# Curl of Induced E Field?

I have a problem. So the curl of the E field is supposed to be zero always, which tells us that it is a conservative force (path independence and scalar potential and so on). But what about the fact that the induced electric field consequent upon changes in magnetic flux is circular? Doesn't this mean that if we sustained such a field we would have a non-conservative electric field?

Is this a problem, or is it just that the claim about electric fields having zero curl has application only to electrostatics?

MarcusAgrippa
Gold Member
I have a problem. So the curl of the E field is supposed to be zero always, which tells us that it is a conservative force (path independence and scalar potential and so on). But what about the fact that the induced electric field consequent upon changes in magnetic flux is circular? Doesn't this mean that if we sustained such a field we would have a non-conservative electric field?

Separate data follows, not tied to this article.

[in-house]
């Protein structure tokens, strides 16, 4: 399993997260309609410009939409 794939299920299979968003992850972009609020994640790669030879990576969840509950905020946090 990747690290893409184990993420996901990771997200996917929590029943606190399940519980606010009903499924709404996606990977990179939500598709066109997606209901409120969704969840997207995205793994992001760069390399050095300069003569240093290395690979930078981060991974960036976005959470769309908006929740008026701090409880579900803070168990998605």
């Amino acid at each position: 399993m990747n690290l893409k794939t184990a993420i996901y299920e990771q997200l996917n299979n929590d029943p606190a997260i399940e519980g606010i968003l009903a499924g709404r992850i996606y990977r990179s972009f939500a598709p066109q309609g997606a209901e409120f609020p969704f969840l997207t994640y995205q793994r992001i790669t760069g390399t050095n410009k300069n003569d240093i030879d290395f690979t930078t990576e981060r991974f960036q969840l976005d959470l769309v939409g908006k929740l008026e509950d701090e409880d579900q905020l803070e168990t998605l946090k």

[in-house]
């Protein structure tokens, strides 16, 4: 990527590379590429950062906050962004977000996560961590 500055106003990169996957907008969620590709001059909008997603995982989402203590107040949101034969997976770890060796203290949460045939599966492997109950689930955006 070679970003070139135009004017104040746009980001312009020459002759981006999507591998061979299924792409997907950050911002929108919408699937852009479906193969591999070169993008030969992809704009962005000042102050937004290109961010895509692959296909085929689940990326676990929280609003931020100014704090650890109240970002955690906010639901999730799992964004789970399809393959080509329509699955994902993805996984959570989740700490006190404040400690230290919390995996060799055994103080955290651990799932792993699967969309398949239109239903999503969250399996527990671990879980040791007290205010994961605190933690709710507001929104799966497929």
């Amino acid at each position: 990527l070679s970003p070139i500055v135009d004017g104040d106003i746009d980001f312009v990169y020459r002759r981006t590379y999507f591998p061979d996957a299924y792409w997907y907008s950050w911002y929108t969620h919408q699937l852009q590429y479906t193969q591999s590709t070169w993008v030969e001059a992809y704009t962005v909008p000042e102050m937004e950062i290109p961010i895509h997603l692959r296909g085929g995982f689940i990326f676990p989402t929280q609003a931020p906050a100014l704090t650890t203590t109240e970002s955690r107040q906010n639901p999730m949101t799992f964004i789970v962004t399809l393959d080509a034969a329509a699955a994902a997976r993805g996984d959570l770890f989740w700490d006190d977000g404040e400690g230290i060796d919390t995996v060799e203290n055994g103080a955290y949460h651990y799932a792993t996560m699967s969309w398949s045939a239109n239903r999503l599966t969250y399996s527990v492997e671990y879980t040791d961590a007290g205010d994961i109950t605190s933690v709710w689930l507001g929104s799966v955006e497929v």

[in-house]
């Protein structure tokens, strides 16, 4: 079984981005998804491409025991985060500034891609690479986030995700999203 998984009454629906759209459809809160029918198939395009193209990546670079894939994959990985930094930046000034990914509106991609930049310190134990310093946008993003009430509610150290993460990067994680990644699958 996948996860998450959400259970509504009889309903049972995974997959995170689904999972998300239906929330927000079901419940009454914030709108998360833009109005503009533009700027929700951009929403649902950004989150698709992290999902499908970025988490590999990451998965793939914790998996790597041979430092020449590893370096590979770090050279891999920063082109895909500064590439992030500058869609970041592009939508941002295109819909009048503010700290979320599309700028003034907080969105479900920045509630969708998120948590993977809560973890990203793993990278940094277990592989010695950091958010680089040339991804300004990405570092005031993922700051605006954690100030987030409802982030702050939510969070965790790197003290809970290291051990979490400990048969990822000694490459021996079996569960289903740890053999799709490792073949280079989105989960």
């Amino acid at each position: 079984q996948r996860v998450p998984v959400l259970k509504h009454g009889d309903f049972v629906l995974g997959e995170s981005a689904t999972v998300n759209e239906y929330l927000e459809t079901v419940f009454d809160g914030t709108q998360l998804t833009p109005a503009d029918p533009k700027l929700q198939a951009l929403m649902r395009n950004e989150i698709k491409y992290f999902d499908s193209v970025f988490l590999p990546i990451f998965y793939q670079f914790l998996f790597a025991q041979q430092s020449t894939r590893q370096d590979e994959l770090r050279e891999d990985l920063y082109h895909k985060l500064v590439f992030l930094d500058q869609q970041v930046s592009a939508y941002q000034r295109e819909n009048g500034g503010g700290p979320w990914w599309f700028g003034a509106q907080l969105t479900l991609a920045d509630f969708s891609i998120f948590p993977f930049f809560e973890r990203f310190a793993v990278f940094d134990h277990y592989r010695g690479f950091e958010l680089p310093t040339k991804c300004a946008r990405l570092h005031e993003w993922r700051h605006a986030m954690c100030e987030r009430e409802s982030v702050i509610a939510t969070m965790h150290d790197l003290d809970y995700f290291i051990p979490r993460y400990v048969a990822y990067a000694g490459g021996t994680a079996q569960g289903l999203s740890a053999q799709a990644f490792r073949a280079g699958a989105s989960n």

Is this a problem, or is it just that the claim about electric fields having zero curl has application only to electrostatics?
The curl of the E-field is zero only if the E-field is time independent, i.e. electrostatics. In the dynamic case, the curl of the E-field is the negative rate of change of the B-field, which is not zero in general. This makes the dynamic E-field non-conservative, with the path integral around a closed loop equal to the EMF in the circuit which drives the current.

Dale
Mentor
2020 Award
the curl of the E field is supposed to be zero always
No, ##\nabla \times E=-\partial B/\partial t##

Last edited:
MarcusAgrippa
Gold Member
No, ##\nabla \times E=\partial B/\partial t##
Don't forget the negative sign.

Dale
Mentor
2020 Award
Don't forget the negative sign.
Oops, fixed it.